Therapeutic Botox® to Treat Dental Issues
What Is Botox®?
Botox®, or botulinum toxin, is a drug made from a poisonous bacterium called clostridium botulinum. These same bacteria cause botulism, a paralyzing, life-threatening disease. German physicians discovered the bacteria in the mid-1800s, after observing illness in patients who ate spoiled sausage. (The root of botulism, botulus, means sausage in Latin.)
Noting the paralytic effect of botulism, researchers began looking for therapeutic applications. There are different strains of the toxin, with Types A, B, and E is the most common in humans.
The first successful therapeutic application came in 1949 when scientists proved the Type A toxin blocked neuromuscular transmission (communication between nerves and muscles). It took 40 more years of research and testing before Botox® received FDA approval for medical applications. The FDA did not approve Botox® for cosmetic purposes until the year 2000.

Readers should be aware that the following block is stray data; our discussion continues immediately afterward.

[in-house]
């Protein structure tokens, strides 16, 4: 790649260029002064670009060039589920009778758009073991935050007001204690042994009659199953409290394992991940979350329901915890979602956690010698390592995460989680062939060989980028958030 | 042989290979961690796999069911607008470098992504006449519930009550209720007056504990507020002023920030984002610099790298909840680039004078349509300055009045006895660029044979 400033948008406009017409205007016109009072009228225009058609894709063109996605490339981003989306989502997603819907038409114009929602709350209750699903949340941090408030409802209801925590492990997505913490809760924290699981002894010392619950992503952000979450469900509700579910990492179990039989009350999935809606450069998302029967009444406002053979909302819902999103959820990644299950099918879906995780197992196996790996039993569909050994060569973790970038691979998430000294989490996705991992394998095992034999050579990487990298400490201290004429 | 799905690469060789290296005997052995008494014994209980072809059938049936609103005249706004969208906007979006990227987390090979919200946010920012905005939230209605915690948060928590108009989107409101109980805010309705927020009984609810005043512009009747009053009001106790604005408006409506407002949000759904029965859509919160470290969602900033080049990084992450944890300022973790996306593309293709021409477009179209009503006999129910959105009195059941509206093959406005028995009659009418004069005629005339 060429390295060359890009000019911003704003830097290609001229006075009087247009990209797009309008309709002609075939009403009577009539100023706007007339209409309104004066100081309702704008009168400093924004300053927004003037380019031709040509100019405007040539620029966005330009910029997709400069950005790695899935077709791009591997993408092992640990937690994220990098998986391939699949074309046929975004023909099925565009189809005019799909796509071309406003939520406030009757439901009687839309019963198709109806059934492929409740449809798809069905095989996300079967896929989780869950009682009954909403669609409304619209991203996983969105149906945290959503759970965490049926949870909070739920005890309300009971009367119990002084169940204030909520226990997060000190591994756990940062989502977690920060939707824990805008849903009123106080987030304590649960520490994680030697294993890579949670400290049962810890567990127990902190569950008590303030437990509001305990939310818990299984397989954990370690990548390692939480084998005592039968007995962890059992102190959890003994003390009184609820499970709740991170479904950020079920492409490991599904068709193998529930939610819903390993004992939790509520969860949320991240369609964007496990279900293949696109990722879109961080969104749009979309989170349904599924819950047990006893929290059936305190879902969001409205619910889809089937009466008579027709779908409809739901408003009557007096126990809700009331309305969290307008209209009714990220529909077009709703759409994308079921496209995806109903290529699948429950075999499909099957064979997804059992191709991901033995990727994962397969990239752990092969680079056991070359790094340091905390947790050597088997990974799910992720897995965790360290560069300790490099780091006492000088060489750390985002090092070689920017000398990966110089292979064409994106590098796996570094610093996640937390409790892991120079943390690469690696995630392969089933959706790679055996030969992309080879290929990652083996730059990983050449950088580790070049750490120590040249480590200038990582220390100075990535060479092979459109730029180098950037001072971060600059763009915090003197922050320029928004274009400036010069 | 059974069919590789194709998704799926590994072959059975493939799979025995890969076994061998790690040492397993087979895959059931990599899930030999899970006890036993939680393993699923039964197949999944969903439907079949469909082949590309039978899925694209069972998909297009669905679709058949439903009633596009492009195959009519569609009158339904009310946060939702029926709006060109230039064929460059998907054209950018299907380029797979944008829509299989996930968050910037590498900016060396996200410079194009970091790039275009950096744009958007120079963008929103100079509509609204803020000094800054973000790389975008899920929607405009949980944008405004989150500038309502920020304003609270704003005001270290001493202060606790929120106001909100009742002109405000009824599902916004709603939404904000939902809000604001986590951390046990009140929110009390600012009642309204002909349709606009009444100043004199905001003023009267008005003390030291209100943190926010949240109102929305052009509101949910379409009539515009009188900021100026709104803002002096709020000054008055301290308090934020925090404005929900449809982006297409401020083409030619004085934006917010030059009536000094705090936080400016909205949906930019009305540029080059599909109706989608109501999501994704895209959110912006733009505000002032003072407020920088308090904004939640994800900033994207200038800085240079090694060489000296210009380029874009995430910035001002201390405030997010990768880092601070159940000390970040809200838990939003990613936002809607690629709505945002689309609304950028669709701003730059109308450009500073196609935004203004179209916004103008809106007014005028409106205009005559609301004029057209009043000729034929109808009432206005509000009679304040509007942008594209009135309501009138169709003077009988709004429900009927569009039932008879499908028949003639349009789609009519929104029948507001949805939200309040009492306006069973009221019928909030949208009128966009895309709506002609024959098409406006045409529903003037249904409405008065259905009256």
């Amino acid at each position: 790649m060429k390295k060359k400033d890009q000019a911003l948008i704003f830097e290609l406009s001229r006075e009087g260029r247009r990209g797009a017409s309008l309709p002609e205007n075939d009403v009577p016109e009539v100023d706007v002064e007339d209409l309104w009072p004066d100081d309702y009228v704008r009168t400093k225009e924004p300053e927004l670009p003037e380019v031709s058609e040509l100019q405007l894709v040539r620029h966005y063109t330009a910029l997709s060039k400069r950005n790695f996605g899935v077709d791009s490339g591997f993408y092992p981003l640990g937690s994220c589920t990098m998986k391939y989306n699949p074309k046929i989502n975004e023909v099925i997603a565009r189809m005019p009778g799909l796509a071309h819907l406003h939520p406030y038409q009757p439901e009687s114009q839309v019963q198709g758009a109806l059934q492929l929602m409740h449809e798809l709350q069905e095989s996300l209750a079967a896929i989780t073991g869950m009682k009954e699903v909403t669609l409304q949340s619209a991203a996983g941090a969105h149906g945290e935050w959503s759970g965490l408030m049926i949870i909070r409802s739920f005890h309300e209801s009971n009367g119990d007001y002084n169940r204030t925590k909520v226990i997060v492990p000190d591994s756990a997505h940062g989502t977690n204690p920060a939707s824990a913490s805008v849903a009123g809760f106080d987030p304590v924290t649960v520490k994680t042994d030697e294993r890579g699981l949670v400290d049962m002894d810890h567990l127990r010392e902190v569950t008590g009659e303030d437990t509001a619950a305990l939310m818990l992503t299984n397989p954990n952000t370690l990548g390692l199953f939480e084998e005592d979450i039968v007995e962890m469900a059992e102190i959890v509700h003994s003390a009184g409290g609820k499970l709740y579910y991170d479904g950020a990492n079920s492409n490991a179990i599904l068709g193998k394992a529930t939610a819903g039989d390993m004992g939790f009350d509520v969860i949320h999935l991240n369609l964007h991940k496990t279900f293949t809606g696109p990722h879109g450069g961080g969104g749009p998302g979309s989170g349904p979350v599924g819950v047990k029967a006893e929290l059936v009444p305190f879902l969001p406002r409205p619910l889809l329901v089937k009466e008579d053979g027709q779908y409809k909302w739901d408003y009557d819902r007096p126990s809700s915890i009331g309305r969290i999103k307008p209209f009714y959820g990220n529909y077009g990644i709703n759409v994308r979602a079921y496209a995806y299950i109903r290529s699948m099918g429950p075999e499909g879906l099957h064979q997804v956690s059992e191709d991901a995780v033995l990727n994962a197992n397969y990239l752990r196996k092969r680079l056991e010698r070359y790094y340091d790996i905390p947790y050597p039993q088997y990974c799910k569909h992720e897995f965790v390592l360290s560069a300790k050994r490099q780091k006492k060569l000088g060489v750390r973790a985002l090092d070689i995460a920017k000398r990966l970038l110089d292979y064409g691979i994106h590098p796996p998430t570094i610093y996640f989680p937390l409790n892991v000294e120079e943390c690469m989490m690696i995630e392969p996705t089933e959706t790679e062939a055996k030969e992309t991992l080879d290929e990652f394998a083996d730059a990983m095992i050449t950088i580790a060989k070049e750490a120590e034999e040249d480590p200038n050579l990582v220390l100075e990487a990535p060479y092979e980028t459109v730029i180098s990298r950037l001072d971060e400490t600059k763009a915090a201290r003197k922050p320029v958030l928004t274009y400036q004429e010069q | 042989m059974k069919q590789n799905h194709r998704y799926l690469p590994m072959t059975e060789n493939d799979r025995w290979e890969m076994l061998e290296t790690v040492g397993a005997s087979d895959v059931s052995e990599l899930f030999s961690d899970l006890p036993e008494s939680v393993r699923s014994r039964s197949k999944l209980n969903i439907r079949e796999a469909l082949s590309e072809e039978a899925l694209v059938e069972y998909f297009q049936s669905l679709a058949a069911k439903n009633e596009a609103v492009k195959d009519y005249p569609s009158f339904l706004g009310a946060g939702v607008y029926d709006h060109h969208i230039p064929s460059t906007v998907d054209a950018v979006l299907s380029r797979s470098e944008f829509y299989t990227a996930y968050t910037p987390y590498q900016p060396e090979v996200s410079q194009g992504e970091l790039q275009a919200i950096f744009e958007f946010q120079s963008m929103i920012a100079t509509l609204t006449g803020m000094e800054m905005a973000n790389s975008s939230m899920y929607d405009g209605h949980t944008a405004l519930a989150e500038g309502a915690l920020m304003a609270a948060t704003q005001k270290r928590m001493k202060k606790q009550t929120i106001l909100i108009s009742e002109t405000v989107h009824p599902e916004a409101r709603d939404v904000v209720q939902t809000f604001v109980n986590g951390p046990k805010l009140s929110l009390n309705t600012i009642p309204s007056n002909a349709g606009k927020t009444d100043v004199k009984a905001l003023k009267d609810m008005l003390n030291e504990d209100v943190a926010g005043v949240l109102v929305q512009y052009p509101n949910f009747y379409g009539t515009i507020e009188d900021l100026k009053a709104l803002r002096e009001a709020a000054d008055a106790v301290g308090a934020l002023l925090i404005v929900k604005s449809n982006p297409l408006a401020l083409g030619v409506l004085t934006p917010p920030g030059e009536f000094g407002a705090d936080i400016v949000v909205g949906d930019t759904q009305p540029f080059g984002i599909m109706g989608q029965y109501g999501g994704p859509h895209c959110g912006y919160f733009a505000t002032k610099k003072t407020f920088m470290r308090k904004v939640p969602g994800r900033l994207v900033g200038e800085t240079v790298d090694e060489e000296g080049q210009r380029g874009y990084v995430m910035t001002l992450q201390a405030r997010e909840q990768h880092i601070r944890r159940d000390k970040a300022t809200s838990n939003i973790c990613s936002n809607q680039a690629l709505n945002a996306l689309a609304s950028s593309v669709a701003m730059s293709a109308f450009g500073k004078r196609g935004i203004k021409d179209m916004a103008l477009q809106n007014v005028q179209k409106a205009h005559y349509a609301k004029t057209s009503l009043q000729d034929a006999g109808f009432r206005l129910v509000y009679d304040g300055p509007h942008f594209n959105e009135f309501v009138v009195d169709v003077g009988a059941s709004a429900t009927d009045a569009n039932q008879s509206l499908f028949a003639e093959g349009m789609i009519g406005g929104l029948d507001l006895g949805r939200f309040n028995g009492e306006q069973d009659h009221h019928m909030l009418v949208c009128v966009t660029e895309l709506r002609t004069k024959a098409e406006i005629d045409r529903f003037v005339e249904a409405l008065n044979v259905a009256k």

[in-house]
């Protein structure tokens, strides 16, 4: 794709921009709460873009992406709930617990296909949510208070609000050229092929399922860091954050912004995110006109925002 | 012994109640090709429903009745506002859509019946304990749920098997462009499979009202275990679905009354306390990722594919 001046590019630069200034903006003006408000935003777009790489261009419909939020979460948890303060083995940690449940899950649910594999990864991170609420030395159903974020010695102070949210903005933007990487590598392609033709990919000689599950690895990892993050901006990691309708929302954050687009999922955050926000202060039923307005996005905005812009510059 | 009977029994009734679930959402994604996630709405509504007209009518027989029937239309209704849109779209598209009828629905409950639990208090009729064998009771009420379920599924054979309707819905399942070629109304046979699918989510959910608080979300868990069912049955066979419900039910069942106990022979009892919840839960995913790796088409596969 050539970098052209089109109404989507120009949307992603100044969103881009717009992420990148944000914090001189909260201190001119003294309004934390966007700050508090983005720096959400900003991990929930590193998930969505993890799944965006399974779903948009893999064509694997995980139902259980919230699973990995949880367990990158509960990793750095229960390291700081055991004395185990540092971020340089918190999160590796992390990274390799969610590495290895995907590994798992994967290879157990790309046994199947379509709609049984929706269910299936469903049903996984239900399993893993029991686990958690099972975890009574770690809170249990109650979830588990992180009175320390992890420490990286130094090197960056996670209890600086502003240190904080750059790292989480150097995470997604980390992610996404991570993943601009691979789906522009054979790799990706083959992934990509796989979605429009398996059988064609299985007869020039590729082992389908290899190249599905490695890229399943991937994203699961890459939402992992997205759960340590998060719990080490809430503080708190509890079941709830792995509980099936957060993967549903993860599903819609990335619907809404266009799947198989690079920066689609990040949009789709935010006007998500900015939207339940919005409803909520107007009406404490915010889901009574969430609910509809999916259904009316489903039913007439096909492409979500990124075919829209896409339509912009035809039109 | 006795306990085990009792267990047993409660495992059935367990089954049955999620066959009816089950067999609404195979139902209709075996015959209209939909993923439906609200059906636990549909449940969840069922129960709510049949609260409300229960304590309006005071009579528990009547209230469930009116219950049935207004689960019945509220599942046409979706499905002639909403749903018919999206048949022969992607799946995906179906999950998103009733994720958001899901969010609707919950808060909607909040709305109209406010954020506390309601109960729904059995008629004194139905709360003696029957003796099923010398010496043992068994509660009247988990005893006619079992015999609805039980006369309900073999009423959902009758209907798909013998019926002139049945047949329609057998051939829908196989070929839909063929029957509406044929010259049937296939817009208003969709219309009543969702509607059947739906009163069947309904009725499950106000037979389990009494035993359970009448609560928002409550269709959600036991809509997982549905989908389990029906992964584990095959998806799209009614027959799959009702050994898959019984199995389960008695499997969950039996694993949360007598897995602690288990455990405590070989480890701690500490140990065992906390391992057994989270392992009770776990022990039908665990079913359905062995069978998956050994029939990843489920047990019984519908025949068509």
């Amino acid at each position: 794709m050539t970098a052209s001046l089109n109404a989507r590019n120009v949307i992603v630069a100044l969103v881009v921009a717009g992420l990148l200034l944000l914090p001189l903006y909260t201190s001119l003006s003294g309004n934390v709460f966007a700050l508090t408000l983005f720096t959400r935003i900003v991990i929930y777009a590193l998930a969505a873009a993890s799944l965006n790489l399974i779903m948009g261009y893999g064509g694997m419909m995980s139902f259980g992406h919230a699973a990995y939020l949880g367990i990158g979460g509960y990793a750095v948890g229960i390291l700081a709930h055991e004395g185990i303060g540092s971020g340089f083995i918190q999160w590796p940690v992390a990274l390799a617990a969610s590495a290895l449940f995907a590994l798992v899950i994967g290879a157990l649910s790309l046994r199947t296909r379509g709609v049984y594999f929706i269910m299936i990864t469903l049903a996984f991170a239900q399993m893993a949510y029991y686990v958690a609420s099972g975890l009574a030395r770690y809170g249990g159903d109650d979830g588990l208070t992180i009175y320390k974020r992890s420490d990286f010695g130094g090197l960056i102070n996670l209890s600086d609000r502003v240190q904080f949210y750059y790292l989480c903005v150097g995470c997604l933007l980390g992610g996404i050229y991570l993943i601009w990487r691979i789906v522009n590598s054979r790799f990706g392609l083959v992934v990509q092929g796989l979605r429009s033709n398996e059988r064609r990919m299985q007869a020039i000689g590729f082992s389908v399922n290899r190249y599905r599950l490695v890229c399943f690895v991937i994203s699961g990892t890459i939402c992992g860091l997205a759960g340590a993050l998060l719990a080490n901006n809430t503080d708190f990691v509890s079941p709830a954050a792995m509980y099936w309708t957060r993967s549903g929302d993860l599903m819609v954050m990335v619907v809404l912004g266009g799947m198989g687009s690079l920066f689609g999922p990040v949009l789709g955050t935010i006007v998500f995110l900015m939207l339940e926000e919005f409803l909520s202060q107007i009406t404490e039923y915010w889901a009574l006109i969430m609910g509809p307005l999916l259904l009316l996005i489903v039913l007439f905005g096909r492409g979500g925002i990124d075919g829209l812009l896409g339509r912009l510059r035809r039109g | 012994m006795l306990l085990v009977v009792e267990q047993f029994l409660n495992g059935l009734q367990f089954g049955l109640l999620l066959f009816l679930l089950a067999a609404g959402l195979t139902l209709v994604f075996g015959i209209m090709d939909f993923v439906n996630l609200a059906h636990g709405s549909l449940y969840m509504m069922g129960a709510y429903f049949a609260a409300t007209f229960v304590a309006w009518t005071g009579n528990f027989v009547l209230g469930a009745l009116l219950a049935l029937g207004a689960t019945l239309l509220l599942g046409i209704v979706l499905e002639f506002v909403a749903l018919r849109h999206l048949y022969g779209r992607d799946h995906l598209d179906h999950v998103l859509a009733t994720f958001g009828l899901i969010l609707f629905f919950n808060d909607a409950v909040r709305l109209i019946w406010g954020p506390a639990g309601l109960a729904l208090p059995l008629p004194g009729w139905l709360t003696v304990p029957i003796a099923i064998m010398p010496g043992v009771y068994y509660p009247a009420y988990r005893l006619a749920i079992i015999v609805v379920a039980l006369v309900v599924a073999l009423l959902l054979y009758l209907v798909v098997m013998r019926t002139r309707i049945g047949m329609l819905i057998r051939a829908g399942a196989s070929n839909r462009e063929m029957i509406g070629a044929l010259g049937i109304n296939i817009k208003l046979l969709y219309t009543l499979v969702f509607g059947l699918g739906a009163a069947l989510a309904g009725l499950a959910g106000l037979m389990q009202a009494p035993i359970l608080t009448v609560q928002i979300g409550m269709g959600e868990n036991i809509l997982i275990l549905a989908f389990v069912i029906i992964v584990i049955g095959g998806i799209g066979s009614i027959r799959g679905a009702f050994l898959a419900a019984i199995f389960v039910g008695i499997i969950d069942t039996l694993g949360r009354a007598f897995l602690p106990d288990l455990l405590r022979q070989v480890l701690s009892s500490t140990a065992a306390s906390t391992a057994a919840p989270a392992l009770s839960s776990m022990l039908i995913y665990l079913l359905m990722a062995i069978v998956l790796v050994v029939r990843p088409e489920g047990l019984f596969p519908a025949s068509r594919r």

What Dental Conditions Can Botox® Treat?
Is Therapeutic Botox® Safe?
When administered correctly, Botox® injections are perfectly safe. A lethal dose in humans is 3,000 U. Therapeutic Botox® injections, however, or usually less than 100 U.
After treatment, patients may experience muscle soreness or weakness. As with any injection, the treatment site may become infected. Some patients report flu-like symptoms, nausea, a tingling sensation, and palpitations.
Side effects are rare and typically disappear within 48 hours.
Prolonged Botox® treatment may cause the muscle to atrophy. Ceasing treatment resolves this issue.